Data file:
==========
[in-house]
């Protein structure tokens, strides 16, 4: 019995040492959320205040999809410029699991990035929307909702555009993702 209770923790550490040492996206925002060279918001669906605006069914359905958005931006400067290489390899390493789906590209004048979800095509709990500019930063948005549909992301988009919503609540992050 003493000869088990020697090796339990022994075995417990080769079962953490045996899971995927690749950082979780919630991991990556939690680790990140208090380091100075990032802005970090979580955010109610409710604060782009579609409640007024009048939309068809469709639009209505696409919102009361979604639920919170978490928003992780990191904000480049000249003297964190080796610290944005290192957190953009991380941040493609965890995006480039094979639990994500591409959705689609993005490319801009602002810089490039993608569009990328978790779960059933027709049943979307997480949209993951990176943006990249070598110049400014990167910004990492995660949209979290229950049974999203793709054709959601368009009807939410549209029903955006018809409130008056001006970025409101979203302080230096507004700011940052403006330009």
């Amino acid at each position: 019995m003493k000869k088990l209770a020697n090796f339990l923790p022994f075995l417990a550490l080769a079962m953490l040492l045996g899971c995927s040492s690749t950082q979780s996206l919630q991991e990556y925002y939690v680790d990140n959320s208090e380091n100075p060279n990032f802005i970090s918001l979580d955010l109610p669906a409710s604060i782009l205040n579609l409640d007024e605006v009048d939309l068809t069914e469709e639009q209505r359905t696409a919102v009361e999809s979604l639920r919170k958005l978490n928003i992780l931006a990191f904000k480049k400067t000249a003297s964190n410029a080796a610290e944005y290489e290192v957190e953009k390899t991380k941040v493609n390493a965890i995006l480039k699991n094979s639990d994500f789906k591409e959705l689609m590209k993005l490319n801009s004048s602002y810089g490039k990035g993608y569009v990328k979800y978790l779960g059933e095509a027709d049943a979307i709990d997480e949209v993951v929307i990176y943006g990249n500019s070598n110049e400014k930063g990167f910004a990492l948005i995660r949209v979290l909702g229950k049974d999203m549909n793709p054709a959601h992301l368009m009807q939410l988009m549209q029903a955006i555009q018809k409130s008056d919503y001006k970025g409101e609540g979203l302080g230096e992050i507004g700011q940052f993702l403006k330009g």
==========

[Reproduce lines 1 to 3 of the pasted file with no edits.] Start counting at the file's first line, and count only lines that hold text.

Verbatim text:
[in-house]
């Protein structure tokens, strides 16, 4: 019995040492959320205040999809410029699991990035929307909702555009993702 209770923790550490040492996206925002060279918001669906605006069914359905958005931006400067290489390899390493789906590209004048979800095509709990500019930063948005549909992301988009919503609540992050 003493000869088990020697090796339990022994075995417990080769079962953490045996899971995927690749950082979780919630991991990556939690680790990140208090380091100075990032802005970090979580955010109610409710604060782009579609409640007024009048939309068809469709639009209505696409919102009361979604639920919170978490928003992780990191904000480049000249003297964190080796610290944005290192957190953009991380941040493609965890995006480039094979639990994500591409959705689609993005490319801009602002810089490039993608569009990328978790779960059933027709049943979307997480949209993951990176943006990249070598110049400014990167910004990492995660949209979290229950049974999203793709054709959601368009009807939410549209029903955006018809409130008056001006970025409101979203302080230096507004700011940052403006330009």
């Amino acid at each position: 019995m003493k000869k088990l209770a020697n090796f339990l923790p022994f075995l417990a550490l080769a079962m953490l040492l045996g899971c995927s040492s690749t950082q979780s996206l919630q991991e990556y925002y939690v680790d990140n959320s208090e380091n100075p060279n990032f802005i970090s918001l979580d955010l109610p669906a409710s604060i782009l205040n579609l409640d007024e605006v009048d939309l068809t069914e469709e639009q209505r359905t696409a919102v009361e999809s979604l639920r919170k958005l978490n928003i992780l931006a990191f904000k480049k400067t000249a003297s964190n410029a080796a610290e944005y290489e290192v957190e953009k390899t991380k941040v493609n390493a965890i995006l480039k699991n094979s639990d994500f789906k591409e959705l689609m590209k993005l490319n801009s004048s602002y810089g490039k990035g993608y569009v990328k979800y978790l779960g059933e095509a027709d049943a979307i709990d997480e949209v993951v929307i990176y943006g990249n500019s070598n110049e400014k930063g990167f910004a990492l948005i995660r949209v979290l909702g229950k049974d999203m549909n793709p054709a959601h992301l368009m009807q939410l988009m549209q029903a955006i555009q018809k409130s008056d919503y001006k970025g409101e609540g979203l302080g230096e992050i507004g700011q940052f993702l403006k330009g």